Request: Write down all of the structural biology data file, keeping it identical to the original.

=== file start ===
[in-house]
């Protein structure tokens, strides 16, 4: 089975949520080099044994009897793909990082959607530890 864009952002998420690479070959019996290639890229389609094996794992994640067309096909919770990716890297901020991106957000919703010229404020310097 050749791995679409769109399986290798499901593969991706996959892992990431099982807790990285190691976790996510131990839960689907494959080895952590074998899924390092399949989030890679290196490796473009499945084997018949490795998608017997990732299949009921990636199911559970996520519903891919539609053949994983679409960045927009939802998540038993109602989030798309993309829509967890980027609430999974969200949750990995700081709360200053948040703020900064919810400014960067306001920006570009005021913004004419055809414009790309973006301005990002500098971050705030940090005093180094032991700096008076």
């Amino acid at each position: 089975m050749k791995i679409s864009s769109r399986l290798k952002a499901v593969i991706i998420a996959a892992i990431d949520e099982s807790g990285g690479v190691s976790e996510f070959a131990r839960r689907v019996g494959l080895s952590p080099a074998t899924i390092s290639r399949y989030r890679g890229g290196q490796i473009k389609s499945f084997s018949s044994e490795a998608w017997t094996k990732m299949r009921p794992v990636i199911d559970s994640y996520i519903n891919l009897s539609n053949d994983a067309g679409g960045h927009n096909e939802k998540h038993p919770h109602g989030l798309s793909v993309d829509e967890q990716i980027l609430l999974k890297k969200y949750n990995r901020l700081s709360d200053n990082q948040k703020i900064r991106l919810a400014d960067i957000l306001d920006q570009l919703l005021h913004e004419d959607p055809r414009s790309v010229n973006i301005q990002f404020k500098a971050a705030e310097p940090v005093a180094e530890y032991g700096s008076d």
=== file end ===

[in-house]
């Protein structure tokens, strides 16, 4: 089975949520080099044994009897793909990082959607530890 864009952002998420690479070959019996290639890229389609094996794992994640067309096909919770990716890297901020991106957000919703010229404020310097 050749791995679409769109399986290798499901593969991706996959892992990431099982807790990285190691976790996510131990839960689907494959080895952590074998899924390092399949989030890679290196490796473009499945084997018949490795998608017997990732299949009921990636199911559970996520519903891919539609053949994983679409960045927009939802998540038993109602989030798309993309829509967890980027609430999974969200949750990995700081709360200053948040703020900064919810400014960067306001920006570009005021913004004419055809414009790309973006301005990002500098971050705030940090005093180094032991700096008076």
């Amino acid at each position: 089975m050749k791995i679409s864009s769109r399986l290798k952002a499901v593969i991706i998420a996959a892992i990431d949520e099982s807790g990285g690479v190691s976790e996510f070959a131990r839960r689907v019996g494959l080895s952590p080099a074998t899924i390092s290639r399949y989030r890679g890229g290196q490796i473009k389609s499945f084997s018949s044994e490795a998608w017997t094996k990732m299949r009921p794992v990636i199911d559970s994640y996520i519903n891919l009897s539609n053949d994983a067309g679409g960045h927009n096909e939802k998540h038993p919770h109602g989030l798309s793909v993309d829509e967890q990716i980027l609430l999974k890297k969200y949750n990995r901020l700081s709360d200053n990082q948040k703020i900064r991106l919810a400014d960067i957000l306001d920006q570009l919703l005021h913004e004419d959607p055809r414009s790309v010229n973006i301005q990002f404020k500098a971050a705030e310097p940090v005093a180094e530890y032991g700096s008076d």